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Get the Most Out of Your Meetings

Posted By Administration, Wednesday, January 17, 2018
Updated: Wednesday, January 17, 2018

I recently read a blog article entitled "Five Secrets of Great Leaders Who Get the Most Out of Meetings" that I found to be helpful. It had the basic, essential information that everyone who runs meetings should follow, but I thought it might be especially timely as most of our chapter boards are transitioning.Through my SDA journey, I have been a part of many committee meetings and these tips are essential to committee chairs and board leaders. Obtaining the skillset necessary to run an effective meeting is a big part of learning to lead. Here are five key ways the article said that a skilled leader gets the most out of meetings.

  1. Everyone knows that a meeting without a clearly defined and communicated purpose is a recipe for ineffectiveness.  Successful leaders will go beyond merely providing a purpose statement. They will arrive at a meeting knowing what they need to get out of it and they will be prepared to steer the meeting in the right direction should the conversation go off-topic. A creative approach that can be useful in meetings is to map out the agenda using a visual diagram, such as a mind map, and use it to document discussion points, decisions, and action items during the meeting.
  2. A good leader makes sure everyone speaks the same language. In a meeting, it can be easy to misunderstand what others are saying. It's also easy to be misunderstood. When speaking in front of people - and, in some cases, on the spot - there is a risk that messages may come across in a skewed or less than clear way. A great leader recognizes this risk and takes steps to ensure that everyone is speaking the same language. This could include developing an annotated agenda that includes key messages, coming to the meeting prepared with speaking points, and taking the time to speak slowly and asking others to clarify any positions that seem vague. This is just as important for a small team meeting as it is for a large board meeting.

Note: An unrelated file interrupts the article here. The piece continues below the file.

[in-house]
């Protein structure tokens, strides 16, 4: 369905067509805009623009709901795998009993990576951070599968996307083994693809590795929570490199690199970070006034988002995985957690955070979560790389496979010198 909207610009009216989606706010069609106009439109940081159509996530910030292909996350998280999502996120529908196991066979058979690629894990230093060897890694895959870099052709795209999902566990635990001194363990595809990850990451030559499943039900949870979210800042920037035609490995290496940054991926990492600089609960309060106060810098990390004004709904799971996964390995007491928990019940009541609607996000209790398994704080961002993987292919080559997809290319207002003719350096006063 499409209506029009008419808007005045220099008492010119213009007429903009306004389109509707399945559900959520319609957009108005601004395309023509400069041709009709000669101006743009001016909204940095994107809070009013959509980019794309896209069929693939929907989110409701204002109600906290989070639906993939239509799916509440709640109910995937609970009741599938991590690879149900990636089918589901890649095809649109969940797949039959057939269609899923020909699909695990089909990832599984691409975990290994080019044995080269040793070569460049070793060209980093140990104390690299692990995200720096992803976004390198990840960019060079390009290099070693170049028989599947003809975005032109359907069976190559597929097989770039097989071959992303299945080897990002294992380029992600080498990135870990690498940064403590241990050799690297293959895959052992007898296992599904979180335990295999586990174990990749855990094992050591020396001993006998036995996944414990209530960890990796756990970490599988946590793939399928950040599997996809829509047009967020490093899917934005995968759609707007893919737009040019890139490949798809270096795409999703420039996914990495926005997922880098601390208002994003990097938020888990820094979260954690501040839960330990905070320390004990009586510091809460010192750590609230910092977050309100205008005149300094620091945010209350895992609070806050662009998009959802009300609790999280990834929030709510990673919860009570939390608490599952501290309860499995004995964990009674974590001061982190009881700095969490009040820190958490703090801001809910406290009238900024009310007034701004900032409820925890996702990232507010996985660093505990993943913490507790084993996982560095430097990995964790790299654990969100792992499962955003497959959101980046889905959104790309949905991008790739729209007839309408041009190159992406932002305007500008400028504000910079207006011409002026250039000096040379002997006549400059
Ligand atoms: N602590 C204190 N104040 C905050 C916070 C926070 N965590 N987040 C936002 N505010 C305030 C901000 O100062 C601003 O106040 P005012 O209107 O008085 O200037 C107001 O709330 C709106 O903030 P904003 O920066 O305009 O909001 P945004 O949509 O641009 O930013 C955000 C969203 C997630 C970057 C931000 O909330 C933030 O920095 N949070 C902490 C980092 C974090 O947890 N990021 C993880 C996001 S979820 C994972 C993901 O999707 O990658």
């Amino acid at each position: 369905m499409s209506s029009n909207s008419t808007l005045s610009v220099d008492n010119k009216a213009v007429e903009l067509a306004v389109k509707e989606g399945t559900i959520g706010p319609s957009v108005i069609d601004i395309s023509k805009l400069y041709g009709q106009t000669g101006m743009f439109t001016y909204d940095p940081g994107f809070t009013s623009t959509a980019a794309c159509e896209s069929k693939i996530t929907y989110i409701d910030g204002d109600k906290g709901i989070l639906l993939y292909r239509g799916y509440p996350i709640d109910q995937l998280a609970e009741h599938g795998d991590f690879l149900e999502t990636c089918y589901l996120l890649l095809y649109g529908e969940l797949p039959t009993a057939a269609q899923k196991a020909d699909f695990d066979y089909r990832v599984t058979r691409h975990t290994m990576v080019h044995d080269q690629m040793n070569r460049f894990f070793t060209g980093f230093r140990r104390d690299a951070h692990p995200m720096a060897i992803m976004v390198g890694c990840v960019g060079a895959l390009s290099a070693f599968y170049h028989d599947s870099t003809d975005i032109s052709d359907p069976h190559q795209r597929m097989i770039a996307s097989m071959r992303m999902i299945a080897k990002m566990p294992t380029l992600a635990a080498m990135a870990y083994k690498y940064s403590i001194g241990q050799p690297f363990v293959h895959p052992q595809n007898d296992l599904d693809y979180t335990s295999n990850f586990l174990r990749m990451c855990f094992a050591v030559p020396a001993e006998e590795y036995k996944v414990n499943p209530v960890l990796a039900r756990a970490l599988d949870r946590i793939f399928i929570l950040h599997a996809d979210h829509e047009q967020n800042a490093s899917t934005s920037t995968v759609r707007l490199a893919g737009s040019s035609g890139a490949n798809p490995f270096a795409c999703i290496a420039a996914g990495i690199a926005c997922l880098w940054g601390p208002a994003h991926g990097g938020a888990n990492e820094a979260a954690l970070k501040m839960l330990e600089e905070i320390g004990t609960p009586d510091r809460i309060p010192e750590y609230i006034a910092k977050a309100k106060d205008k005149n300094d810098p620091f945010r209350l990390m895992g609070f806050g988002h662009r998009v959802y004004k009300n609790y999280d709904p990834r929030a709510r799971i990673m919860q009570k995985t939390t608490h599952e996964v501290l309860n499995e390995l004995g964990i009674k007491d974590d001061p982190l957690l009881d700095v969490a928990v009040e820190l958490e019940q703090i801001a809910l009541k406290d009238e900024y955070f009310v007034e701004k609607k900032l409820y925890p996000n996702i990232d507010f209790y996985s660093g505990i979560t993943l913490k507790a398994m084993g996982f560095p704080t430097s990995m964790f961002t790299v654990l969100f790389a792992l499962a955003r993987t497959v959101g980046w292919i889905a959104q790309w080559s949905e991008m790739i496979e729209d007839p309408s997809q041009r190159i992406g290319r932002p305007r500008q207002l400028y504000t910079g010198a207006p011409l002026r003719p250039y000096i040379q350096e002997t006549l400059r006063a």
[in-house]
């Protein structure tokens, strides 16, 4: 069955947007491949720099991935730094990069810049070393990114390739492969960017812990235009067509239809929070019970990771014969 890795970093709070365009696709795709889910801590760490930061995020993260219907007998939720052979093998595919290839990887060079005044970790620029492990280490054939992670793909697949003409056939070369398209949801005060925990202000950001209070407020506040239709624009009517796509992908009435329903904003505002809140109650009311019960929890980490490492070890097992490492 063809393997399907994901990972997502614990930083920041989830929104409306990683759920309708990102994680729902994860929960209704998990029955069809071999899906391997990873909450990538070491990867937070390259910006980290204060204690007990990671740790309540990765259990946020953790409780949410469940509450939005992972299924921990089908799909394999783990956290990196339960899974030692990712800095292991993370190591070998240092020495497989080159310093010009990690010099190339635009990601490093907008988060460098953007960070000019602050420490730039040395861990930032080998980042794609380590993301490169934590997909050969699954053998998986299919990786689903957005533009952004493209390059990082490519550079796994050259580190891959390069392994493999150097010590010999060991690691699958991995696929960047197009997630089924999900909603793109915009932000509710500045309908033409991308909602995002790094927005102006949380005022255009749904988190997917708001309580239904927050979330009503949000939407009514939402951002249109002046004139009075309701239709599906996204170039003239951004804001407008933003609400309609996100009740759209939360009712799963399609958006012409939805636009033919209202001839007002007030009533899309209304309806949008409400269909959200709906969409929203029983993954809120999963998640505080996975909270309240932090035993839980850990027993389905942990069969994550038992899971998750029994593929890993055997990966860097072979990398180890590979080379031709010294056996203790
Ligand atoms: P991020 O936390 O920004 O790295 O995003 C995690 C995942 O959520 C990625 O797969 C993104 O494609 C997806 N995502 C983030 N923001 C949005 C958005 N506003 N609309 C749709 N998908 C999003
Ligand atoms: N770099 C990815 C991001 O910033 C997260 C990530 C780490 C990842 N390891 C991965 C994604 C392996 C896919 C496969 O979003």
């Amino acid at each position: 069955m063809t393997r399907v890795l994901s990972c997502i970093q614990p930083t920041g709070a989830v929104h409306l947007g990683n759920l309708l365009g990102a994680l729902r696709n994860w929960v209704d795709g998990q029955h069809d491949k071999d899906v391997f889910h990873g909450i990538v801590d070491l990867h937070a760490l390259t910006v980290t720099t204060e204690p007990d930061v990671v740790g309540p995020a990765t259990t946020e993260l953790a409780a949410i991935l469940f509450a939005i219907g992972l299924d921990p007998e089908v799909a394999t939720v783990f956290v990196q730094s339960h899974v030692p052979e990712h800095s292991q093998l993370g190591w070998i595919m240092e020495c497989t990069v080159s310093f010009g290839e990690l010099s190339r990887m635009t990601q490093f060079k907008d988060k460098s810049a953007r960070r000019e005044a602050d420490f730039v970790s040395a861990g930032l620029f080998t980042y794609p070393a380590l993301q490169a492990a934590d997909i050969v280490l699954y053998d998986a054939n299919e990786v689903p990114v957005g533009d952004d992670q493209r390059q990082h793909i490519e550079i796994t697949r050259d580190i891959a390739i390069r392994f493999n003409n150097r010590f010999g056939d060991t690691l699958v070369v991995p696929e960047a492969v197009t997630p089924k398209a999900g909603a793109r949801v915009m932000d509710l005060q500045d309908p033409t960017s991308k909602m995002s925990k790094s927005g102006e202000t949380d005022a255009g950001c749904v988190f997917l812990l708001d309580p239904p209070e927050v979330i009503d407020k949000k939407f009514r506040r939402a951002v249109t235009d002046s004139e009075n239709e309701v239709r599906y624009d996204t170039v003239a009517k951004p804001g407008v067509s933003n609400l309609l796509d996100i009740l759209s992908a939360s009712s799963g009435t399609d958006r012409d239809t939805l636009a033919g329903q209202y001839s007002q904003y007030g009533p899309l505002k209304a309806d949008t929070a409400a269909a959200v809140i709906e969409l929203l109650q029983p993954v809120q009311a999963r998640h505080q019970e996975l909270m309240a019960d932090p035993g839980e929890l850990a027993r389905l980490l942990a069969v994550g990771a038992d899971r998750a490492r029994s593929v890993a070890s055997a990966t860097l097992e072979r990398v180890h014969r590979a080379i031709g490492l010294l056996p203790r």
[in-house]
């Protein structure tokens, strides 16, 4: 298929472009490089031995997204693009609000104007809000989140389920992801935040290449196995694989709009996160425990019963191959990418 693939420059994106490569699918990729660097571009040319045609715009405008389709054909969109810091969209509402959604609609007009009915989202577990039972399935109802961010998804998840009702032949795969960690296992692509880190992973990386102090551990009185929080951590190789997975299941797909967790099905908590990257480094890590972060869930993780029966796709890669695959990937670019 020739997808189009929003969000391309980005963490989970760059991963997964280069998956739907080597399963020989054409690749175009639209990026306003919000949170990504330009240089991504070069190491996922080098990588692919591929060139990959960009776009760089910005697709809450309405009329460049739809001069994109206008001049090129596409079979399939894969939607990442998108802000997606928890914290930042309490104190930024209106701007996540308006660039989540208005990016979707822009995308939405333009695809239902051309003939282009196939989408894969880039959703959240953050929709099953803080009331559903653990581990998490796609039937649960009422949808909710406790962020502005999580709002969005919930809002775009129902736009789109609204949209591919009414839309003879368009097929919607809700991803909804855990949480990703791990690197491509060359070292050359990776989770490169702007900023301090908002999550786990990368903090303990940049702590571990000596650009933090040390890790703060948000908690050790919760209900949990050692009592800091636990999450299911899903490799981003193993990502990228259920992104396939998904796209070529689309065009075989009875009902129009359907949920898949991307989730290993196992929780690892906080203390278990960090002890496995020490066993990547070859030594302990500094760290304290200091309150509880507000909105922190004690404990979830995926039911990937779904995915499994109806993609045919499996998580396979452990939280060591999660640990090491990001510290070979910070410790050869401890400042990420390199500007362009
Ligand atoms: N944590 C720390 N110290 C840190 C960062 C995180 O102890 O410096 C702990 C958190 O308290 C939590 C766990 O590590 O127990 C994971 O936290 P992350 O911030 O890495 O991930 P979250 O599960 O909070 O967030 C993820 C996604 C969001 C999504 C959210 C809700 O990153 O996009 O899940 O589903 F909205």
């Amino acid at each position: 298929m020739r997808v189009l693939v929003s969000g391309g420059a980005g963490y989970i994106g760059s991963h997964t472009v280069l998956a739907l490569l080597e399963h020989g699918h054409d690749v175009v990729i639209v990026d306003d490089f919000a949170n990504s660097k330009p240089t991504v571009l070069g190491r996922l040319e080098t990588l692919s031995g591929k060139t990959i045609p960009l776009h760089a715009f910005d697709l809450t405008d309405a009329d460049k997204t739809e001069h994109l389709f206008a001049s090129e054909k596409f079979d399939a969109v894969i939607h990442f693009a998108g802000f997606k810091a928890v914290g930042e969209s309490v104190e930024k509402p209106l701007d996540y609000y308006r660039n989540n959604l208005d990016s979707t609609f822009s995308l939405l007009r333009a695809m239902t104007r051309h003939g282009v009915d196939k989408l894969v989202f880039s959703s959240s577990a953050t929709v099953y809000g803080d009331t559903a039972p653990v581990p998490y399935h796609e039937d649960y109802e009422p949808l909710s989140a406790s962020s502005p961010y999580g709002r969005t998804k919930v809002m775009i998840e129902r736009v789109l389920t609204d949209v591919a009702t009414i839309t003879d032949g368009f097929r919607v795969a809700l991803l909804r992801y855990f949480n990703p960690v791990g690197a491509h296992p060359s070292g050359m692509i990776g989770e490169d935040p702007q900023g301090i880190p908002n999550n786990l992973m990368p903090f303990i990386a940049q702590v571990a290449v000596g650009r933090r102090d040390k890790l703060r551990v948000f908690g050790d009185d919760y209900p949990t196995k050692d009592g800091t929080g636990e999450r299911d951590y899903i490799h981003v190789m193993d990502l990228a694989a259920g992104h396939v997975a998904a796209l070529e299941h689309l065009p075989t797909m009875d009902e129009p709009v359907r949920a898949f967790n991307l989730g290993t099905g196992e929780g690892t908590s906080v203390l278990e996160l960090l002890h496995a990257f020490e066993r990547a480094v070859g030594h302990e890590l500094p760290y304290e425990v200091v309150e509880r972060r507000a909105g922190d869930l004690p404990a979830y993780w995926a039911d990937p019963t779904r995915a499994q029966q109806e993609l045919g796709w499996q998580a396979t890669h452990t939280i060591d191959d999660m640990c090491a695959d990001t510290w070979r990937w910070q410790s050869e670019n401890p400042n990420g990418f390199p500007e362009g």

3. A good leader is patient and encourages everyone to engage in a conversation. Imagine the worst meeting you've been to. Did the chair point fingers, assign blame, or - worst of all - resort to threats? This is no way to run a meeting, nor is it an acceptable way to treat staff. Conversely, a good leader will run a meeting in a way that fosters respect, empathy, and professionalism. Productive meetings focus on strategy, information, and decision-making.  A way to ensure this is to never go into a meeting blind. Know what the problems are before the meeting starts, so you can react in a calm and professional manner.
  4. A good leader doesn't treat differences as weaknesses. Make the most of a meeting, it's important to consistently and repeatedly focus on results and not on egos. If you demonstrate to others, through consistent actions, that you will value and respect different opinions, you will build trust and encourage meaningful dialogue. You never know from where, or from whom, the next great idea will come!
  5. A good leader buys the first round. In fostering professionalism, there can be a tendency to become distant, disconnected, and impersonal. A good leader knows how to maintain professionalism, while building meaningful relations with staff. Don't be afraid to get to know your people personally. After a tough meeting, find other ways to relax and build camaraderie. Get to know them, and let them know you, too. Meetings hold great potential. By treating each meeting as an opportunity, you can create a culture where meetings are respected and productive, and seen as a positive part of the business day. Take lessons from great leaders, and don't settle for mediocre meetings.

What tips would you add to make this list even more complete? Share your thoughts in the comment section below.




Monica Hodges, CDFA is the SDA National Past President for the 2017-2018 term.

She is the Office Manager for Barker & Associates in San Antonio, TX


Tags:  Leadership  Meetings  Productivity  SDA  Society for Design Administration 

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